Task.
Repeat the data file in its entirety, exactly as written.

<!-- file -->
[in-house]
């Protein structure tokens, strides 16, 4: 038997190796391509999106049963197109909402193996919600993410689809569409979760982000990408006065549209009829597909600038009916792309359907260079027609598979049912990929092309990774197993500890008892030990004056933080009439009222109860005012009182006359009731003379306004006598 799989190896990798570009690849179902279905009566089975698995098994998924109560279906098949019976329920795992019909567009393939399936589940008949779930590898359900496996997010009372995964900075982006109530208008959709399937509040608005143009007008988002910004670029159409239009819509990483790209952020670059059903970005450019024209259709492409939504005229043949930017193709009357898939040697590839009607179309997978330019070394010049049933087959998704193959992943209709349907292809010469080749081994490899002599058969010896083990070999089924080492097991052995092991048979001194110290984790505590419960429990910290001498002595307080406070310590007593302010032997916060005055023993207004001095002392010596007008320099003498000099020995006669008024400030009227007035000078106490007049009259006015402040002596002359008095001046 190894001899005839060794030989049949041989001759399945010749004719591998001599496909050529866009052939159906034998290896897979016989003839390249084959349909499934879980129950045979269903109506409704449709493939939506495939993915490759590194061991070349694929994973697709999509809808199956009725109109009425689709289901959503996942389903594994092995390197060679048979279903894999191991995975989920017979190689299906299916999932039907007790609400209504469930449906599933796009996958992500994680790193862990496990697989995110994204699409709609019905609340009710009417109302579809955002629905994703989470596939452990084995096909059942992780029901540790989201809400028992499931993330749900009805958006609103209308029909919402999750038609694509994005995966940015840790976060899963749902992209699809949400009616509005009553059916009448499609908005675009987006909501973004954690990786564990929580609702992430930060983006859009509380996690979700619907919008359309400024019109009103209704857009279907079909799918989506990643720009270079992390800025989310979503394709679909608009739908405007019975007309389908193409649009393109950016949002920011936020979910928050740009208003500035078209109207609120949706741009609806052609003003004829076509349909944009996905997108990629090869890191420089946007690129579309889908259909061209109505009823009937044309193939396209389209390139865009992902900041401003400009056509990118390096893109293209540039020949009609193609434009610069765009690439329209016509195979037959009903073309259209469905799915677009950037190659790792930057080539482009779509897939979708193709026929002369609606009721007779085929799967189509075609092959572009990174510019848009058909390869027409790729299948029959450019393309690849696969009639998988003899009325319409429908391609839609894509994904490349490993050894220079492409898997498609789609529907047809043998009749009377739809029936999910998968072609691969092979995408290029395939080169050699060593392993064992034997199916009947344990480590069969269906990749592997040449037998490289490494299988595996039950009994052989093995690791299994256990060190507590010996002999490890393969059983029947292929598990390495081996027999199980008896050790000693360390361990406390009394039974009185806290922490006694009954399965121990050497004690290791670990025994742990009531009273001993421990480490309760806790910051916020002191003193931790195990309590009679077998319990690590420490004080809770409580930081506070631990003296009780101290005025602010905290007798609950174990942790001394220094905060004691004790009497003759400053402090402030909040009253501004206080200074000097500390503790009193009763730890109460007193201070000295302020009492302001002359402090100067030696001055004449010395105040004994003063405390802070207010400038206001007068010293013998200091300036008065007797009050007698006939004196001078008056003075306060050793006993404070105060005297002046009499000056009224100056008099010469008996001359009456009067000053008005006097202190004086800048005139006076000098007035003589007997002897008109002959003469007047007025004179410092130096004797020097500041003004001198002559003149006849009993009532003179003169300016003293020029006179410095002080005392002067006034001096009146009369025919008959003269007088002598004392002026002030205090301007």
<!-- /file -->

[in-house]
């Protein structure tokens, strides 16, 4: 038997190796391509999106049963197109909402193996919600993410689809569409979760982000990408006065549209009829597909600038009916792309359907260079027609598979049912990929092309990774197993500890008892030990004056933080009439009222109860005012009182006359009731003379306004006598 799989190896990798570009690849179902279905009566089975698995098994998924109560279906098949019976329920795992019909567009393939399936589940008949779930590898359900496996997010009372995964900075982006109530208008959709399937509040608005143009007008988002910004670029159409239009819509990483790209952020670059059903970005450019024209259709492409939504005229043949930017193709009357898939040697590839009607179309997978330019070394010049049933087959998704193959992943209709349907292809010469080749081994490899002599058969010896083990070999089924080492097991052995092991048979001194110290984790505590419960429990910290001498002595307080406070310590007593302010032997916060005055023993207004001095002392010596007008320099003498000099020995006669008024400030009227007035000078106490007049009259006015402040002596002359008095001046 190894001899005839060794030989049949041989001759399945010749004719591998001599496909050529866009052939159906034998290896897979016989003839390249084959349909499934879980129950045979269903109506409704449709493939939506495939993915490759590194061991070349694929994973697709999509809808199956009725109109009425689709289901959503996942389903594994092995390197060679048979279903894999191991995975989920017979190689299906299916999932039907007790609400209504469930449906599933796009996958992500994680790193862990496990697989995110994204699409709609019905609340009710009417109302579809955002629905994703989470596939452990084995096909059942992780029901540790989201809400028992499931993330749900009805958006609103209308029909919402999750038609694509994005995966940015840790976060899963749902992209699809949400009616509005009553059916009448499609908005675009987006909501973004954690990786564990929580609702992430930060983006859009509380996690979700619907919008359309400024019109009103209704857009279907079909799918989506990643720009270079992390800025989310979503394709679909608009739908405007019975007309389908193409649009393109950016949002920011936020979910928050740009208003500035078209109207609120949706741009609806052609003003004829076509349909944009996905997108990629090869890191420089946007690129579309889908259909061209109505009823009937044309193939396209389209390139865009992902900041401003400009056509990118390096893109293209540039020949009609193609434009610069765009690439329209016509195979037959009903073309259209469905799915677009950037190659790792930057080539482009779509897939979708193709026929002369609606009721007779085929799967189509075609092959572009990174510019848009058909390869027409790729299948029959450019393309690849696969009639998988003899009325319409429908391609839609894509994904490349490993050894220079492409898997498609789609529907047809043998009749009377739809029936999910998968072609691969092979995408290029395939080169050699060593392993064992034997199916009947344990480590069969269906990749592997040449037998490289490494299988595996039950009994052989093995690791299994256990060190507590010996002999490890393969059983029947292929598990390495081996027999199980008896050790000693360390361990406390009394039974009185806290922490006694009954399965121990050497004690290791670990025994742990009531009273001993421990480490309760806790910051916020002191003193931790195990309590009679077998319990690590420490004080809770409580930081506070631990003296009780101290005025602010905290007798609950174990942790001394220094905060004691004790009497003759400053402090402030909040009253501004206080200074000097500390503790009193009763730890109460007193201070000295302020009492302001002359402090100067030696001055004449010395105040004994003063405390802070207010400038206001007068010293013998200091300036008065007797009050007698006939004196001078008056003075306060050793006993404070105060005297002046009499000056009224100056008099010469008996001359009456009067000053008005006097202190004086800048005139006076000098007035003589007997002897008109002959003469007047007025004179410092130096004797020097500041003004001198002559003149006849009993009532003179003169300016003293020029006179410095002080005392002067006034001096009146009369025919008959003269007088002598004392002026002030205090301007």